Ruth E. Walker
Here’s a bit of background. One of our members has a great story for middle grade readers. It has lots of elements that the age group enjoys:
- a relatable POV character with a problem to solve
- some simmering tension with a member of the opposite sex
- a science fiction backdrop that is fun and fantastical
- a school full of goofy rules, and
- a dastardly villain bent on stopping our POV character dead in his tracks
All the right ingredients. But the novel wasn’t quite working the way the writer hoped it would. So he continued to work on the story and recently sent us a revised synopsis.
Our role, as with all submissions, was to look at the synopsis, mark up the copy with questions and notes, and bring it to the session for discussion. Questions and detailed notes are important but the discussion in our critique group is widely considered the true gold of membership.
Our critique group collectively has some wide-ranging skill sets and expertise. This we all bring to the table. But a couple of us (not me!) are exceptional in the plot department. One, in particular, often brings visual aids, related reading and notes from research and workshops.
Last night, I suspect Christopher Vogler’s ears were burning. And the meeting room’s white board was a colourful palette of ideas and plot points.
How it worked for one writer:
It was brilliant. Dividing the basic plot into three main acts and then placing the existing story into that structure allowed the writer to consider changes that simplified areas of the story. Some parts were more complex than they needed to be. At least one character needed to be shipped to the Island of Unwanted Characters. And some goals needed to be adjusted.
The writer had some significant ah-ha! moments. He left the meeting with a renewed sense of where he wanted his story to go. What started out like a last-ditch revision became the groundwork for a new vision and plenty of possiblities.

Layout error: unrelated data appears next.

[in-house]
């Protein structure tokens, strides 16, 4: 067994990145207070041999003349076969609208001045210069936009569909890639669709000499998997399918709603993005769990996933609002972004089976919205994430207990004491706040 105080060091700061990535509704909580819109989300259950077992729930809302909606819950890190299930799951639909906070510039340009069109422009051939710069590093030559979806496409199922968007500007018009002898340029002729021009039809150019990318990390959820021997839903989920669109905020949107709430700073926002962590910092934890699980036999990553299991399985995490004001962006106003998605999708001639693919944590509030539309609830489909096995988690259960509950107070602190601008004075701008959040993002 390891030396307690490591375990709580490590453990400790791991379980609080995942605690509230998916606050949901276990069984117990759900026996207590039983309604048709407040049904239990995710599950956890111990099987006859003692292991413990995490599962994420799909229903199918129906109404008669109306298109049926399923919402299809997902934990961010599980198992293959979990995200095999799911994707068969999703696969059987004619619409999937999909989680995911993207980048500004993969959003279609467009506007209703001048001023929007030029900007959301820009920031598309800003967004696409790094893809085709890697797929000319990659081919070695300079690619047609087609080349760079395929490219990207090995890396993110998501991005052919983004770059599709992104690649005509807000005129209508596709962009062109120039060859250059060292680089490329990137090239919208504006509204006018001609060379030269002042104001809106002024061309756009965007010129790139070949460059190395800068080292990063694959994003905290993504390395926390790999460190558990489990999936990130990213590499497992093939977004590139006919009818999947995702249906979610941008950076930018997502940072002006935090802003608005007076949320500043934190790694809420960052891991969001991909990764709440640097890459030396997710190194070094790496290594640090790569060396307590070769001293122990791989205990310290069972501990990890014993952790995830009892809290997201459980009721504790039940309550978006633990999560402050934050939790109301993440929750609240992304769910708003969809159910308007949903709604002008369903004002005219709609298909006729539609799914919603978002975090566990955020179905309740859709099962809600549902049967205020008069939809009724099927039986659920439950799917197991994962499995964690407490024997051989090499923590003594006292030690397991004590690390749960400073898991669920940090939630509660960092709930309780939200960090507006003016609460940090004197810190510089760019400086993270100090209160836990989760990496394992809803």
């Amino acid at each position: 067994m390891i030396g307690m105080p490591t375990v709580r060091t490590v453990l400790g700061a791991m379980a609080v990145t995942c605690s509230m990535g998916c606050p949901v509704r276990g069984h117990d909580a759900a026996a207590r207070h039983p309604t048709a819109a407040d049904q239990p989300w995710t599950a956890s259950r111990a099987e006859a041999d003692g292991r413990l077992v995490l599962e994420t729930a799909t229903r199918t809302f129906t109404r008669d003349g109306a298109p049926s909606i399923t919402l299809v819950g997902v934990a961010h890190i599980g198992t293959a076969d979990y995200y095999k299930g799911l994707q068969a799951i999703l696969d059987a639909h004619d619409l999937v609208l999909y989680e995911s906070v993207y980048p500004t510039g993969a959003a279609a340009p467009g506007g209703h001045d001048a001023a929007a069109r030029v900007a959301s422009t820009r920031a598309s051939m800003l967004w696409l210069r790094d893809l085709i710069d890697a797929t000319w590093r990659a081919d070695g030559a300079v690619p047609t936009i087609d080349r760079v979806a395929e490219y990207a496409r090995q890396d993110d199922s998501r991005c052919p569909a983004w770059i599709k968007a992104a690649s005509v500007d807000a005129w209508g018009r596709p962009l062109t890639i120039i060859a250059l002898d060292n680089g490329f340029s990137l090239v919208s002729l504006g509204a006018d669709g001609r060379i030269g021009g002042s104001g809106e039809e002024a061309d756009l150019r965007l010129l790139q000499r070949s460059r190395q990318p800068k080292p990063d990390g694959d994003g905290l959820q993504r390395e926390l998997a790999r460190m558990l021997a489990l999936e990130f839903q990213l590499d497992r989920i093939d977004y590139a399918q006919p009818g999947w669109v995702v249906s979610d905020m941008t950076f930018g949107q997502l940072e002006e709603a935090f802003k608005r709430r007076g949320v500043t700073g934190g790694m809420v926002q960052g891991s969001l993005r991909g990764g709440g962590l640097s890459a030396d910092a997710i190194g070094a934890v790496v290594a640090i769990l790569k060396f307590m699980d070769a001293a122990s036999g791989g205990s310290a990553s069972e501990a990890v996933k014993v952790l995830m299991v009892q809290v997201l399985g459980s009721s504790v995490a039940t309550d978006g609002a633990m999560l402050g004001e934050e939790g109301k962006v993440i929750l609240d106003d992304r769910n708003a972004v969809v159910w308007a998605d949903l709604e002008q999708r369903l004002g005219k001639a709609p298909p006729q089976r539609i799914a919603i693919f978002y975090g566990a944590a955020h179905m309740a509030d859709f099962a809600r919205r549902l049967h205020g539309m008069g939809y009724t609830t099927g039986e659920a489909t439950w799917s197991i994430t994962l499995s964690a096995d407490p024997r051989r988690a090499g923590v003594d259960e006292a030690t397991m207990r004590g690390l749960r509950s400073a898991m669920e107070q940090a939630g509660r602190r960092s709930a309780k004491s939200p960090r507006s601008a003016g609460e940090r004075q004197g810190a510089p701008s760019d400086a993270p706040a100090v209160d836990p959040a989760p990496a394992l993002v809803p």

And, as a side benefit, I found it all immensely helpful in looking at my own work in progress.
The basics of the Three-Act Structure:
Act II is the meat of the matter and has its own moment of crisis in the mid-point. As our colleague explained, “It’s like in the Wizard of Oz where they reach the Wizard, and Dorothy thinks he’ll send her home. But no. First they have to complete this impossible task: kill the Wicked Witch of the West.
So using Dorothy and Wizard, Act II is divided into two sections: Act II a (following the yellow brick road to see the Wizard) and Act II b (kill the witch before she kills Dorothy, Toto and her three companions)
And then, of course, Act III. This final act has the crushing disappointment of learning the wizard is not all-powerful after all, quickly followed by a joyful realization that everyone had what they needed all along, the journey home and most important, the POV character’s completed arc of understanding or change. (There’s no place like home…)
Can this approach work for you?
So, looking at your plot, are there areas in your story that you think could use a bit of tightening up? Could a three-act structure overview give you clues about needed changes? Or does it confirm that you have all the necessary ducks in a row? Good for you if that’s the case!
A word of caution. My critique group example is just a simplified version of one approach to looking at plot. Screenwriter and script consultant, Christopher Vogler, has a popular book The Writer’s Journey: Mythic Structure for Writers (which, strangely enough, had a cameo in our session yesterday.) Vogler’s 407-page book is only one of the many great resources for writers on structure and storytelling.
Have you struggled with structure? What did you do to help you get past the challenge of plotting? If you have suggestions, let us know what resources and approaches you recommend for other writers.